Tommy Neal trained for this moment for years. All the hard work, early mornings, and miles and miles of running were about to pay off. Then, just two months before the U.S. Olympic Trials, 29-year-old Tommy Neal was diagnosed with type 1 diabetes. The diagnosis came as a shock and mentally he wasn’t prepared. While Tommy still competed at Trials, he wasn’t in top form and failed to qualify for Team USA and a shot at the London Olympic Games.
For Tommy, the road to recovery wasn’t simply about adjusting his diet and increasing his miles. By working with a sport psychologist, he was able to see himself as a successful athlete again.
“It really helps clear my mind and gets me ready to race,” Tommy explains. “I believe I’m the same person as before, but now I believe I can run faster than I ever did before being diagnosed with type 1 diabetes. “
That belief is real. When it comes to training at his home in Colorado Springs, Colorado, Tommy is running faster than he was before his diagnosis. All that’s left is to see his dream translate to results.
“In the past two years, adapting to life and training with type 1 diabetes has been a wild ride,” Tommy describes. “Now I am running five mile repeats at 6000 feet at an average pace of 4:41 and before the last Olympic trials, I was around 4:43. I have my form back, and now I have to be confident in my abilities and trust my fitness.”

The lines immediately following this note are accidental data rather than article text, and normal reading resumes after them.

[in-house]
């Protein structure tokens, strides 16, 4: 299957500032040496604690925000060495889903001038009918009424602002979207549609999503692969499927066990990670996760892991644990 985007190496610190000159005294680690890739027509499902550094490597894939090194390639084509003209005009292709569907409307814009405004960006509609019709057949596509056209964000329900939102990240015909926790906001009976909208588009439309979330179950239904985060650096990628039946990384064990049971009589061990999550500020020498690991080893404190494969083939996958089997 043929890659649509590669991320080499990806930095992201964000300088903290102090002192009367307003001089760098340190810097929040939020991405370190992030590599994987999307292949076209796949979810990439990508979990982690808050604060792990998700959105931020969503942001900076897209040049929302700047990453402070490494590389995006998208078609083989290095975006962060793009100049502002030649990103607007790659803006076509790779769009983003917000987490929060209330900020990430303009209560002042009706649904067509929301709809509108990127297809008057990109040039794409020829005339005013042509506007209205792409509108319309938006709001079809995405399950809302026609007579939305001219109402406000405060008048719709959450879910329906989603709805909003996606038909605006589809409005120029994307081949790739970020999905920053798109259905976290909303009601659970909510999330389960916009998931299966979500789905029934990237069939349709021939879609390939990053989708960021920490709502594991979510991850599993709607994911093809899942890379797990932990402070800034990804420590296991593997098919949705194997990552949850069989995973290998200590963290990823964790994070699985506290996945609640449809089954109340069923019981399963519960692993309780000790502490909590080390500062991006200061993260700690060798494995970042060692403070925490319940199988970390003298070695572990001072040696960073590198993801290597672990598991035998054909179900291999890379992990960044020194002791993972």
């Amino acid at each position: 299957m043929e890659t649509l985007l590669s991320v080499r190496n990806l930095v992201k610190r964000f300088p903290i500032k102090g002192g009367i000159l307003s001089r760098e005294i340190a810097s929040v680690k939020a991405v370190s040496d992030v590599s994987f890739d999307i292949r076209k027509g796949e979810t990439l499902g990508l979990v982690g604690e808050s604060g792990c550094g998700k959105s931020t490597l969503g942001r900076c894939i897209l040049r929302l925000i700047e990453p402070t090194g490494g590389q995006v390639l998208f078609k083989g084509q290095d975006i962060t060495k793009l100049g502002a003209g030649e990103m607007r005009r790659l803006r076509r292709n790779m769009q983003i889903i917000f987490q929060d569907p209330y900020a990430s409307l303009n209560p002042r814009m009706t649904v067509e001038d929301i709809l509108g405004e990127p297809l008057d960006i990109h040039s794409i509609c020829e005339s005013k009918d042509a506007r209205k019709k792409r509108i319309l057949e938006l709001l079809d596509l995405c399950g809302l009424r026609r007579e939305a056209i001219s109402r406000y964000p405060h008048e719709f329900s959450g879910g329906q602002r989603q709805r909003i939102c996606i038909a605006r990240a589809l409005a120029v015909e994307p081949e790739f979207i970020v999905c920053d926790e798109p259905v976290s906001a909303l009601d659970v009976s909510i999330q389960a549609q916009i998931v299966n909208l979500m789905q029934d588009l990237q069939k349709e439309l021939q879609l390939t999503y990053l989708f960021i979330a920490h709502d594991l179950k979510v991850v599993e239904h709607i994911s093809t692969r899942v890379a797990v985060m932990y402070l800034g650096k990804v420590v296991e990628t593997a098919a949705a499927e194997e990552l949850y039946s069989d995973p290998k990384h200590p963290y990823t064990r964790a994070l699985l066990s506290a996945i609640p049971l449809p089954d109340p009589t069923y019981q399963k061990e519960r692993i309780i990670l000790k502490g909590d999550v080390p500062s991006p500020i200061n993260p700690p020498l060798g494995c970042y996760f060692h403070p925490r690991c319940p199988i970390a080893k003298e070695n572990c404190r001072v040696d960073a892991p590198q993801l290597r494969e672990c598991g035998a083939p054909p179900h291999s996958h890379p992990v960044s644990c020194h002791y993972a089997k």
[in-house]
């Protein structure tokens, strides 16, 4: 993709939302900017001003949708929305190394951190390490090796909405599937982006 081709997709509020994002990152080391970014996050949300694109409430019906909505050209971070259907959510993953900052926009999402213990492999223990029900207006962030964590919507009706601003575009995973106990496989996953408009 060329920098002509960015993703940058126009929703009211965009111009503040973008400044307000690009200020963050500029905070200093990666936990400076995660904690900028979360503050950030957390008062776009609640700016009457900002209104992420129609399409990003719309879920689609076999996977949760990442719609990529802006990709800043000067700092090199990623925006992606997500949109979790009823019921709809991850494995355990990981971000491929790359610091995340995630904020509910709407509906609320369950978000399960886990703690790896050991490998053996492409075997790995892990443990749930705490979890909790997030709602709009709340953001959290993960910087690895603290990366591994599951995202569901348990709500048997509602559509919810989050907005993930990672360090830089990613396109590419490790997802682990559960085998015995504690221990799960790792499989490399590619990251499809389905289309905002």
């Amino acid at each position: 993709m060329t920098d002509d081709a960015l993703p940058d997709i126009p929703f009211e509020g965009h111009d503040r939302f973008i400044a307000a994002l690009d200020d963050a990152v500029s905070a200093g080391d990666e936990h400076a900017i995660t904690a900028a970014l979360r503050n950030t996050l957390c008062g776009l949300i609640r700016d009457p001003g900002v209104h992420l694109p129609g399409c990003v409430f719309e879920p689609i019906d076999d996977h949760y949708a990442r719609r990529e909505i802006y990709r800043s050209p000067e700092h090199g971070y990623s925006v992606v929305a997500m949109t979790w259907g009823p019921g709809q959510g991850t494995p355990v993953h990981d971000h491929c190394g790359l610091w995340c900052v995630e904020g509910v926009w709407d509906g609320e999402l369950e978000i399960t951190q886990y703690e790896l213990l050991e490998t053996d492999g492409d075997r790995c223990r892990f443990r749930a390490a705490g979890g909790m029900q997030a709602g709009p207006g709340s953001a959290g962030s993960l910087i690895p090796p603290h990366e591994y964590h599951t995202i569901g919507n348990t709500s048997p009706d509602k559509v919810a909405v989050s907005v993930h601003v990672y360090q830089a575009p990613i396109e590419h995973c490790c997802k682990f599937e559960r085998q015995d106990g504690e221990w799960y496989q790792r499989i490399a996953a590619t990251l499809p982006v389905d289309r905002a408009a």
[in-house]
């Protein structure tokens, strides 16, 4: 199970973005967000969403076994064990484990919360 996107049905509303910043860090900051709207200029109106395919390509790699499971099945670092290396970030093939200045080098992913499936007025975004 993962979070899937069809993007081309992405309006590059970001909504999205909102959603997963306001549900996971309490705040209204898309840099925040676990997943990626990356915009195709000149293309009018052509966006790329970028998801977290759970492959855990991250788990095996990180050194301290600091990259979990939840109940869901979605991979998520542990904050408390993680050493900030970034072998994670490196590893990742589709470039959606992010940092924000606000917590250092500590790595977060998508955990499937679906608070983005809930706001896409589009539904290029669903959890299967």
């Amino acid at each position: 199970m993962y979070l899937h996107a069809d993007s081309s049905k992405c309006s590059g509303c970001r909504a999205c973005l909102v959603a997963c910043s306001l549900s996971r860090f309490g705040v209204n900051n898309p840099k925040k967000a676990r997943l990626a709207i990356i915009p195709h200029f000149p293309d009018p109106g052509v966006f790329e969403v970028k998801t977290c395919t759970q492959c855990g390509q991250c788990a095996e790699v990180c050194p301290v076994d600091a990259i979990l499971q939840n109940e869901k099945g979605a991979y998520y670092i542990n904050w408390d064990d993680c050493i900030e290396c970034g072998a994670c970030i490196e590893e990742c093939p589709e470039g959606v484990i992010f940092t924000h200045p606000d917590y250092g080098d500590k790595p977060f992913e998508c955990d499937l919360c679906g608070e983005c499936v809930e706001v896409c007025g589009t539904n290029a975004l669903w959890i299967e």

In total, Tommy runs between 100 to 130 miles per week and races about 15 to 20 times per year. Recently, he finished in the top 10 at the Copenhagen Marathon and won the LifeBlood 5K in Denver in August. Now, Tommy feels ready to turn his attention to the 2016 Olympic Games.
“There have been times where I wondered if my Olympic dreams were in question,” Tommy admits. “It’s only been recently that I finally feel I am back where I was two years ago, and now I’m out to get my confidence back.”
The next Olympic Trials are scheduled for February 2016 in Los Angeles and Tommy will be there. His goal is to run a lightning-fast half marathon in one hour and three minutes and a full marathon of around two hours and 16 minutes.
“I know it’s very possible, especially with the training group that I have surrounded myself with,” he explains. “It’s been a huge goal of mine for years to place top 10 at a U.S. championship and make a world team, but getting my qualifying time is the most important thing to me.”
If he does achieve his ultimate goal of representing the USA at the Olympics, Tommy predicts the emotions will be difficult to manage.
“If I made the U.S. Olympic Marathon Team and was able share my story with others and relive the moment, it would likely make me cry,” Tommy projects. “It would most likely cause me to cry tears of joy over such a momentous accomplishment, because I would be realizing the same dream that many other athletes hope to achieve.”
In addition to his athletic goals, Tommy is also passionate about giving back to the diabetes community and inspiring, educating and empowering people affected by diabetes. Achieving his lifelong goal would help him do just that.
“I am very passionate about educating people about diabetes,” adds Tommy, “and what better way to show people what may be possible than to be an U.S. Olympian.”
Read more about Tommy here.